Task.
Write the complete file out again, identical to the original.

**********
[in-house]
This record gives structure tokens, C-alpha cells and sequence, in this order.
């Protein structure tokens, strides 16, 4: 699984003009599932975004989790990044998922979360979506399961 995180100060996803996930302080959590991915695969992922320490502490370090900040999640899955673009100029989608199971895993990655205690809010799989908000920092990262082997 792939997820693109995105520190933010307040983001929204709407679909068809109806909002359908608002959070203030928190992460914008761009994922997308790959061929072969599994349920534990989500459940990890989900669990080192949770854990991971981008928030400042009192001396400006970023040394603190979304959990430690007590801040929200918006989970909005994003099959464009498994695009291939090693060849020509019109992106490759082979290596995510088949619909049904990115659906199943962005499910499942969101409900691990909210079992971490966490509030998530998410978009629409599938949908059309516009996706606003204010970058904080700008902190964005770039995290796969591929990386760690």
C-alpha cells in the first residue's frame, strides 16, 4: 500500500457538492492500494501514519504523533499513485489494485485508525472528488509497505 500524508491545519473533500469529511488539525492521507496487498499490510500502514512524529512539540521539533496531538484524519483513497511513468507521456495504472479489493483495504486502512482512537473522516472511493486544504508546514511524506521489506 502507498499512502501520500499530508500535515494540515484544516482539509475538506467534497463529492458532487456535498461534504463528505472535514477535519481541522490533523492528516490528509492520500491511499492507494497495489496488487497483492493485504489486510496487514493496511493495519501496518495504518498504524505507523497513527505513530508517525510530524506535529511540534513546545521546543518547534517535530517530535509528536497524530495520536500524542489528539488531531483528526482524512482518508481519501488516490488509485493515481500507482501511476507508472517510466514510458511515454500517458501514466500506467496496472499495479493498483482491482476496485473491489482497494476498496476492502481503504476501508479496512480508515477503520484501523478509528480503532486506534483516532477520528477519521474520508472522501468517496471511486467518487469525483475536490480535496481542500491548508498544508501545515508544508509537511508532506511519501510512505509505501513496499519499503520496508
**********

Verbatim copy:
[in-house]
This record gives structure tokens, C-alpha cells and sequence, in this order.
């Protein structure tokens, strides 16, 4: 699984003009599932975004989790990044998922979360979506399961 995180100060996803996930302080959590991915695969992922320490502490370090900040999640899955673009100029989608199971895993990655205690809010799989908000920092990262082997 792939997820693109995105520190933010307040983001929204709407679909068809109806909002359908608002959070203030928190992460914008761009994922997308790959061929072969599994349920534990989500459940990890989900669990080192949770854990991971981008928030400042009192001396400006970023040394603190979304959990430690007590801040929200918006989970909005994003099959464009498994695009291939090693060849020509019109992106490759082979290596995510088949619909049904990115659906199943962005499910499942969101409900691990909210079992971490966490509030998530998410978009629409599938949908059309516009996706606003204010970058904080700008902190964005770039995290796969591929990386760690």
C-alpha cells in the first residue's frame, strides 16, 4: 500500500457538492492500494501514519504523533499513485489494485485508525472528488509497505 500524508491545519473533500469529511488539525492521507496487498499490510500502514512524529512539540521539533496531538484524519483513497511513468507521456495504472479489493483495504486502512482512537473522516472511493486544504508546514511524506521489506 502507498499512502501520500499530508500535515494540515484544516482539509475538506467534497463529492458532487456535498461534504463528505472535514477535519481541522490533523492528516490528509492520500491511499492507494497495489496488487497483492493485504489486510496487514493496511493495519501496518495504518498504524505507523497513527505513530508517525510530524506535529511540534513546545521546543518547534517535530517530535509528536497524530495520536500524542489528539488531531483528526482524512482518508481519501488516490488509485493515481500507482501511476507508472517510466514510458511515454500517458501514466500506467496496472499495479493498483482491482476496485473491489482497494476498496476492502481503504476501508479496512480508515477503520484501523478509528480503532486506534483516532477520528477519521474520508472522501468517496471511486467518487469525483475536490480535496481542500491548508498544508501545515508544508509537511508532506511519501510512505509505501513496499519499503520496508